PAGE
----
Defendant has not shown Plaintiff’s claims are inextricably intertwined with the Terms of Service.

2. Direct Benefit

Defendant also argues Plaintiff is bound by the arbitration clause because it received a direct benefit from Epiphyte’s agreement with Defendant: the use of Defendant’s cryptocurrency exchange and the receipt of some of the exchanged funds. Defendant relies on three cases to support this contention, which we reject.

In NORCAL, a psychiatrist and his wife were sued for medical malpractice. (NORCAL, supra, 84 Cal.App.4th at p. 66.) Both tendered the complaint to the psychiatrist’s malpractice insurer, and the insurer agreed to provide a defense for the wife even though she was not covered by the policy. (Id. at pp. 67–68.) In a subsequent dispute between the wife and the insurer, the insurer filed a petition to compel arbitration pursuant to the psychiatrist’s insurance policy. (Id. at p. 70.) The Court of Appeal held the wife was bound to the arbitration agreement in her husband’s policy: “having sought and accepted the benefit of the insurance policy in handling the underlying malpractice suit, [the wife] was required to abide by the policy’s requirement of arbitration of disputes. [¶] . . . To allow [her] to rely upon the insurance policy to obtain representation but disavow the applicability of the arbitration provision to her would be to allow her to pick and choose the portions of the policy she wished to accept.” (Id. at p. 82.)

In Nicosia v., Inc. (E.D.N.Y. 2019) 384 F.Supp.3d 254 (Nicosia), affd. (2d Cir. 2020) 815 Fed.Appx. 612, the plaintiff’s wife created an Amazon account and in doing so agreed to terms and conditions, including an arbitration agreement. (Id. at pp. 258–259, 270.) The plaintiff subsequently made purchases using his wife’s account and sued Amazon over the purchases. (Id. at p. 261.) The court found the plaintiff estopped from avoiding arbitration because the use of his wife’s account “allowed him to step into the shoes of his wife and enjoy the same contractual rights she enjoyed, viz., the right to place an order on Because plaintiff knowingly accepted the benefit of [his wife’s] contractual relationship with Amazon, he must also be held to the arbitration clause that governs that relationship.” (Id. at p. 275.)[6]

In Hofer v. Emley (N.D. Cal., Sept. 20, 2019, No. 19-CV-02205-JSC) 2019 U.S.Dist. LEXIS 161377 (Hofer), one of two brothers rented a car from an online car rental platform for a trip they were taking together. (Id. at *2?*3.) The rented car was erroneously identified as stolen, the brothers were arrested, and they subsequently sued the car rental company for negligence. (Id. at *6, *8.) The company moved to compel arbitration based on a provision in the terms of service that the renting plaintiff agreed to when he first created his user account with the company well over a year before the rental at issue, and agreed to again approximately six months before the rental. (Id. at *13, fn.4.) The court held the nonsignatory plaintiff was estopped from avoiding the arbitration agreement because he was “at the very least aware that his brother rented the car from [the company],” and therefore “knowingly received a direct benefit as a result of the Agreement—the ability to travel as a passenger in a rental car . . . .” (Id. at *20?*21.)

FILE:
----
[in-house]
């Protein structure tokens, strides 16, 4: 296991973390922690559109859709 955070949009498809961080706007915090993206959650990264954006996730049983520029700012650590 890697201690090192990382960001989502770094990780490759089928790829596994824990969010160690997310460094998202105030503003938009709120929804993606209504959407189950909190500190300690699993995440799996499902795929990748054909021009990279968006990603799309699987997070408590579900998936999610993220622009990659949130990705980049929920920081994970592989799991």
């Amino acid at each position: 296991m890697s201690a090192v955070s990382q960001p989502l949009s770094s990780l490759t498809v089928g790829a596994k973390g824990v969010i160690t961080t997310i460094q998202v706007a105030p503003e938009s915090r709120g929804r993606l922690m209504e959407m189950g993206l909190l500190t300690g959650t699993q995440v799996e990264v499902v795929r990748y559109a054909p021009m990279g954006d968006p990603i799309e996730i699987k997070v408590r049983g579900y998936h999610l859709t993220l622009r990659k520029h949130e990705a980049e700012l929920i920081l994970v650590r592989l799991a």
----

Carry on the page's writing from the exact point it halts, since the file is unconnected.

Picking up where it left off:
These cases differ from the case before us. In each, the plaintiff sought and received a benefit that flowed directly from the agreement containing the arbitration clause. Unlike these cases, here there are two distinct contracts: the contract between Defendant and Epiphyte, and the contract between Epiphyte and Plaintiff. Plaintiff certainly received a direct benefit from its contract with Epiphyte. But because of the intervening contract with Epiphyte, any benefits Plaintiff received from the earlier agreement between Defendant and Epiphyte are more remote.[7]

We are unwilling to extend the reasoning of NORCAL and the two Federal District Court cases[8] to equitably estop a plaintiff who has received only indirect or remote benefits from a contract containing an arbitration clause. This unwillingness rests, in part, on the constitutional nature of the right to a jury trial. (Cal. Const., art. I, § 16 [“Trial by jury is an inviolate right and shall be secured to all . . . . In a civil cause a jury may be waived by the consent of the parties expressed as prescribed by statute.”].) In other contexts, courts have established rules of construction against waiver of this important right. (Rodriguez v. Superior Court (2009) 176 Cal.App.4th 1461, 1467 (Rodriguez) [“ ‘[T]he right to trial by jury is considered so fundamental that ambiguity in [a] statute permitting such waivers must be “resolved in favor of according to a litigant a jury trial.” ’ ”]; Badie v. Bank of America (1998) 67 Cal.App.4th 779, 804 [“Where it is doubtful whether a party has waived his or her constitutionally-protected right to a jury trial, the question should be resolved in favor of preserving that right.”].)